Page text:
If you’re self-employed, it’s easy to put retirement planning on the back burner, with everything else you have to deal with on a daily basis. This may explain why about 55 percent of self-employed Americans say they are behind on retirement savings, according to a TD Ameritrade survey. But retirement planning is as important for you as it is for everyone else. And, being your own employer, you have more choices. Here are five of them.
With the recent decline in the stock market to start 2016, both in the U.S. and overseas, many retirees and soon-to-be-retirees are understandably nervous. After all, in retirement you’re dependent on your savings, which means you’re dependent on the unpredictable vicissitudes of the markets. If your nest egg takes a serious hit, that often produces a lot of fear and worry. Here are some things you can consider doing to protect yourself.Continue reading
If you’re approaching retirement and need a little more funds for a comfortable one, what do you do? One choice is to work part-time in retirement. Many retirees choose to work, partly for the income, and also for the opportunity to remain productive and active. A Merrill Lynch survey found nearly half of retirees either have worked or plan to work, and 72% of pre-retirees over age 50 say they would like to keep working after they retire. Fortunately, the options are more abundant today than ever before. Here are some good ones.Continue reading
Ah, you’ve finally made it to retirement. A time to relax, to do what you want, go where you want, and live where you want.
Many people who have been tied to one location because of a job or kids’ schools are thinking of relocating to another part of the country, or even a foreign country, when they retire. Certainly moving to a less expensive region can offer savings in living costs, housing, and taxes. But the decision of where to settle down in your golden years should be made thoughtfully, and include consideration of multiple factors.Continue reading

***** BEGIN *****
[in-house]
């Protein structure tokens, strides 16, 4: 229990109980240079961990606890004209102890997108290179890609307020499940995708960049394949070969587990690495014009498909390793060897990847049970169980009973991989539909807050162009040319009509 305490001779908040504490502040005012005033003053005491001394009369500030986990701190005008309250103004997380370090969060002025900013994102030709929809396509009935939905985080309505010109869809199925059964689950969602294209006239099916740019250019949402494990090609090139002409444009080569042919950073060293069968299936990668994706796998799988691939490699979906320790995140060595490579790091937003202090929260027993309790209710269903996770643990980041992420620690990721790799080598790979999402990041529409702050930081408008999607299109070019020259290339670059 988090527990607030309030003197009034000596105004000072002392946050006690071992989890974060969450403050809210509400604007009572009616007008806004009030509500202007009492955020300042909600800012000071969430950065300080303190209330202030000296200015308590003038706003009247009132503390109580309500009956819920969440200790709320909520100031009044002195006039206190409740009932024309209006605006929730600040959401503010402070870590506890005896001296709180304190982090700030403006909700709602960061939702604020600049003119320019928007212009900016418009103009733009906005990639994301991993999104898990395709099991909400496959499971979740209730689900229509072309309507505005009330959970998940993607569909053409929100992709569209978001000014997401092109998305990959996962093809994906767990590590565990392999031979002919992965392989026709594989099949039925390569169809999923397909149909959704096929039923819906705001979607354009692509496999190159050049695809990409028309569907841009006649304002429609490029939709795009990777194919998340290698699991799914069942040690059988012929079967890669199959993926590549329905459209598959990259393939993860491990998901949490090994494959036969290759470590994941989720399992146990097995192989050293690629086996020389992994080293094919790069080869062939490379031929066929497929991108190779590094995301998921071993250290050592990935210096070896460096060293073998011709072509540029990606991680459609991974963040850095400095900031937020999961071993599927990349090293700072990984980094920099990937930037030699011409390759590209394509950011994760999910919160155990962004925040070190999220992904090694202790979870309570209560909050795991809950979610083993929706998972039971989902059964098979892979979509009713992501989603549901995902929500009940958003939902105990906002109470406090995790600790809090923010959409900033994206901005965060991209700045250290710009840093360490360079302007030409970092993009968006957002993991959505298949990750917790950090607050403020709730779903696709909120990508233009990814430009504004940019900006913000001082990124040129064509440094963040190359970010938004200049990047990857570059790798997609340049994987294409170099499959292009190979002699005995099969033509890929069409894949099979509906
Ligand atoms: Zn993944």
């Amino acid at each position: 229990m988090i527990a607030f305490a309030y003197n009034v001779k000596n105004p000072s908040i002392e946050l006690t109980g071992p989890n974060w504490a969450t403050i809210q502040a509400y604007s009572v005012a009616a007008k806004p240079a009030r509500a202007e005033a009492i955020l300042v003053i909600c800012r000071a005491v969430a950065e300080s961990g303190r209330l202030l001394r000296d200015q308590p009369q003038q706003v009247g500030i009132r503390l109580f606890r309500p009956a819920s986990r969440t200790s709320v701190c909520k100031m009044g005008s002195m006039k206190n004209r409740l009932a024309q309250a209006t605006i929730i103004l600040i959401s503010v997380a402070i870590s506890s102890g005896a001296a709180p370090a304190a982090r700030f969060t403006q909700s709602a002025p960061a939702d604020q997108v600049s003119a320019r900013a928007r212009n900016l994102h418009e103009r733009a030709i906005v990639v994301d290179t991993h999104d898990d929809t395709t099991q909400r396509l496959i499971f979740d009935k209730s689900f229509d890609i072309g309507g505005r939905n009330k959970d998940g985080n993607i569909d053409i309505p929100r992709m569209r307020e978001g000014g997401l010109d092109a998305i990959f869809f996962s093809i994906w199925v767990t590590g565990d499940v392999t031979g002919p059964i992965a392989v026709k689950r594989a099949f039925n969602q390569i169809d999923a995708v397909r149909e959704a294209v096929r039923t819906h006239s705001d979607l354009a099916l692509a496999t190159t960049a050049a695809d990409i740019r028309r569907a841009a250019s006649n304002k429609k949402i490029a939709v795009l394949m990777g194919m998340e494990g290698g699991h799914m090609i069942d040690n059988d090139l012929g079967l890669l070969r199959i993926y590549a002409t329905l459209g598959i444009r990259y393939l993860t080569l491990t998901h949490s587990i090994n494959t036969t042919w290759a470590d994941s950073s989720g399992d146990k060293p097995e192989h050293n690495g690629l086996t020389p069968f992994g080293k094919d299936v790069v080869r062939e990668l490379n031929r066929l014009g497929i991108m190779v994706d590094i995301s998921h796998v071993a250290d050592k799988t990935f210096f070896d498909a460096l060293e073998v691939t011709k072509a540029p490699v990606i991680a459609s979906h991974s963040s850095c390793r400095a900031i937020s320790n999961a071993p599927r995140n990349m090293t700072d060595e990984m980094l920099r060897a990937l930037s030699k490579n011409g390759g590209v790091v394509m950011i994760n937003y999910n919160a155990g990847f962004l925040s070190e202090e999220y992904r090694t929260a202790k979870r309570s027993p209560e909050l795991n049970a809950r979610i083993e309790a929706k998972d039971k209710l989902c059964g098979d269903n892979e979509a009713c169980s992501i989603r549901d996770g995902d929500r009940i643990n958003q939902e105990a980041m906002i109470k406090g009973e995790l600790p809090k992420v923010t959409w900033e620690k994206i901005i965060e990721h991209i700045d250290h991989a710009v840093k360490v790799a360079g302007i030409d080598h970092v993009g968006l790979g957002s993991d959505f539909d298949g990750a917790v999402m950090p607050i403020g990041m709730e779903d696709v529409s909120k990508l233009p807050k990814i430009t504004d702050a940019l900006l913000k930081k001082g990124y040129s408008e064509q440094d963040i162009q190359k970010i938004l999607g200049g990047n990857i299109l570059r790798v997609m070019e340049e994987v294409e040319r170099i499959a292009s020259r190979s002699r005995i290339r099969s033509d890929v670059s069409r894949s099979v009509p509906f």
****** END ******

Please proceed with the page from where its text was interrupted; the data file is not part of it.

Before retiring, it’s important to eliminate or reduce debt as much as you can. When you’re no longer receiving a working paycheck your income will be more limited, and any money paid to service debt is money not available for you to live on. It’s also money you can’t put in your retirement accounts to grow over time. Carrying substantial debt into retirement increases the risk that you won’t be able to sustain a comfortable lifestyle in retirement. Here are some ways to handle debt before retirement.Continue reading
If your retirement stash isn’t quite as sizeable as you’d like, you’re not alone. A 2014 survey by Bankrate.com found more than one-third of Americans, including more than a quarter of those age 50 to 64, don’t have anything saved for retirement. While many plan to address this situation by simply delaying or foregoing retirement and staying on the job, the reality is that may not always be possible. Here are some ways to start making up a retirement shortfall.Continue reading
Many workers plan to continue working in their retirement years. A 2015 poll by the Transamerica Center for Retirement Studies that two-thirds of workers age 50 or over plan to work beyond age 65 or don’t even plan to retire at all. But is working beyond retirement age a realistic plan? The numbers suggest maybe not.Continue reading